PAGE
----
Sunday, November 27, 2016
"CYNTHIA BOURGEAULT, PhD, is an Episcopal priest, teacher, and retreat and conference leader. The author of several books, she lectures and gives workshops throuhgout North America and the world." (from her website)
This morning, as I was reading some of her lovely prose, it occurred to me how remarkably different is the path of the traditional follower of an established religion from that of the "unaffiliated mystic," who allows her experience to be shaped from within, rather than relying on outward authority or institutional sanction. Andrew Harvey calls the latter the "Direct Path" as opposed to that shaped or mediated by existing creeds and interpreters.
I hold Cynthia Bourgeault in the highest esteem. She is one of the most fluent and poetic spiritual writers/teachers of our time. Further, she has committed herself fully to her cause, maintaining a position as a staunch defender and modern interpreter of the authentic Christian faith at a time when many perversions and distortions of this religion are present in society.
Yet something struck me as I read her compelling prose this morning. What came into my mind was how very different her path has been from my own and that of others who follow the "Direct Path." She embraced a fixed tradition, one which provided her with a "container" for her beliefs and conduct. Her community gave her support and encouragement to explore fully the wisdom which had been handed down through many generations and today speaks to many who also follow this established path. She is a practitioner of a certain form of prayer and contemplation through a meditation that involves clearing the mind and sitting in silence to allow a quiet communion with God to occur.
I, on the other hand, had no familiar tradition, no external guide or school to direct me when I underwent spontaneous awakening of the Kundalini energies. My sudden awakening thrust me into a totally foreign state of consciousness. I was instantaneously thrown into extreme rapture, even though I could not even name that which was happening. I had no community nor even any books or basic resources to guide me. (This was before the internet existed and Kundalini was essentially unknown in the West at that time.) There were no ashrams or gurus in my vicinity (Kansas, l981). Few had even heard of yoga or meditation, much less Kundalini. I knew nothing of the inner energies, and in fact had never even had a massage.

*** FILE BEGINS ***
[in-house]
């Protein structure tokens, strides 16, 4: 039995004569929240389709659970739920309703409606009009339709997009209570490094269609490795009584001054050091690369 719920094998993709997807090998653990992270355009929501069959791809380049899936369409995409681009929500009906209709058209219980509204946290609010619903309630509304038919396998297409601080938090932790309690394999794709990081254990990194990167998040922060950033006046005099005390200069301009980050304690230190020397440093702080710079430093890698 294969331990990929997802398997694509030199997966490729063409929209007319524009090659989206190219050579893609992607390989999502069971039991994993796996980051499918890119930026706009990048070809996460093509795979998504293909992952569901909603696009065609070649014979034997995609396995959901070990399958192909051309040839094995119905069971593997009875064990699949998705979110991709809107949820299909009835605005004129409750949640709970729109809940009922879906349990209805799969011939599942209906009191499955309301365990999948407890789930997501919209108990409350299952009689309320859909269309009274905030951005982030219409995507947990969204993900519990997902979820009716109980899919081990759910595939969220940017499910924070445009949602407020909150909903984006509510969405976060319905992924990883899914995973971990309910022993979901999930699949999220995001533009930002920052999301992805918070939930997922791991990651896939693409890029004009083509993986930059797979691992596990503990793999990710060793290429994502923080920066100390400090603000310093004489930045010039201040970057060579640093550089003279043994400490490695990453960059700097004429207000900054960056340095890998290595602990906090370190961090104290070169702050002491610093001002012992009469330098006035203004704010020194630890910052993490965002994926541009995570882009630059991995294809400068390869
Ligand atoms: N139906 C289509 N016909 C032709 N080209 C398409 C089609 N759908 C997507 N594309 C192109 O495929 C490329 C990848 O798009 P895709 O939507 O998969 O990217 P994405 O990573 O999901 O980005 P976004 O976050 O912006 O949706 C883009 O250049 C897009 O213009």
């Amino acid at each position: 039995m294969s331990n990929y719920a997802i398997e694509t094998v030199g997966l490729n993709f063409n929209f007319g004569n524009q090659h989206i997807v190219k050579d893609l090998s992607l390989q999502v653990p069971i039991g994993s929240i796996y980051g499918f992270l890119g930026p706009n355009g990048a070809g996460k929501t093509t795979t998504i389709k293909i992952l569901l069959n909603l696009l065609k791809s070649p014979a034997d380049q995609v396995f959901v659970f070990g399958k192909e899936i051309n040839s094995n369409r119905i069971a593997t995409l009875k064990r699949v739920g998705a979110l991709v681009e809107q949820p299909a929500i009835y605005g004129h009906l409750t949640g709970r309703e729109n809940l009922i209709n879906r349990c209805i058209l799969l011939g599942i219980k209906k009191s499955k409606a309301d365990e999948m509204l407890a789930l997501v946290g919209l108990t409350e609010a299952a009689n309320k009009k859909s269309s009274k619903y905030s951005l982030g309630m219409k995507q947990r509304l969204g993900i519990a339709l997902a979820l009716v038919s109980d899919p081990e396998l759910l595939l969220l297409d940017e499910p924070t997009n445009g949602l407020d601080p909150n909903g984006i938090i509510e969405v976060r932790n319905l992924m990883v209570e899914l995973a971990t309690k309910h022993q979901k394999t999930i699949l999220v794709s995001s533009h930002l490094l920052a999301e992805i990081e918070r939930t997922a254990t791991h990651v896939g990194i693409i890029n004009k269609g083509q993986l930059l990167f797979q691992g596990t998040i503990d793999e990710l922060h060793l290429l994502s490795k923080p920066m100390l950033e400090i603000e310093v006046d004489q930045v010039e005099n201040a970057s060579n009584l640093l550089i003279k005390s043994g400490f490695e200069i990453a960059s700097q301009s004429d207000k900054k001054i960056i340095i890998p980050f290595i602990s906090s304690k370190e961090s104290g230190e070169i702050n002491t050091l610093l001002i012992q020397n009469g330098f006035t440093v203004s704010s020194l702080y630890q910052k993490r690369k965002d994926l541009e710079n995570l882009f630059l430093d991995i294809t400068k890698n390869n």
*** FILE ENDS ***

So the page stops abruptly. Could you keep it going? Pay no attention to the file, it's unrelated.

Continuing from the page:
I had seen a depiction of Bernini's famous statue of St.Teresa in Ecstasy and indeed in truth I now resembled her, though I had no vocabulary to describe this intensity within. When I called up a mental image of Shiva I was instantly filled with indescribable, totally sensuous rapture. The world became beautiful as I was enveloped in unconditional love.
When I tried to explain my recurrent bliss to supposed authorities (movement teachers, chi gong experts years later), they had no idea what I was talking about. I was left to rely on my guru within.
I had no one even to share my experience with.
For some fifteen years I maintained silence and solitude, continuing my blissful (and very simple) practice over the years as the energies integrated and settled within my system.
Ultimately, I wrote sacred poetry and a spiritual memoir and also set up a Kundalini blog and FB page as a way of "giving back" some of the gift that had been granted me.
Yet, despite the obvious difference in our experiences, I feel that in many ways my path and that of the Christian mystic such as Cynthia Bougeault point to a similar goal––spiritual union with the divine. We use different words to describe this phenomenon. She speaks of God and Christ, I of the Beloved Within. She meditates in silence and stillness. My meditation is movement, though now even that is ever so slight. She does not mention bliss as such, but bliss has been the guiding force in my unfolding. It has led me forward through a long and sometimes arduous journey.
Cynthia loves Teilhard de Chardin and Rumi, and so do I. Teihard speaks of the divinization of matter, of the divine human ultimately arriving at the Omega point where mortal and the ultimate are one. Rumi welcomes everyone into his tent, no matter their background or beliefs.
In many respects, she and I speak the same language, for the path of the mystic is much the same, east or west. It is the path of return, the coming home to who we truly are. It is what we all long for and seek constantly in our daily lives.
May you each find your own right way home, and become your true self.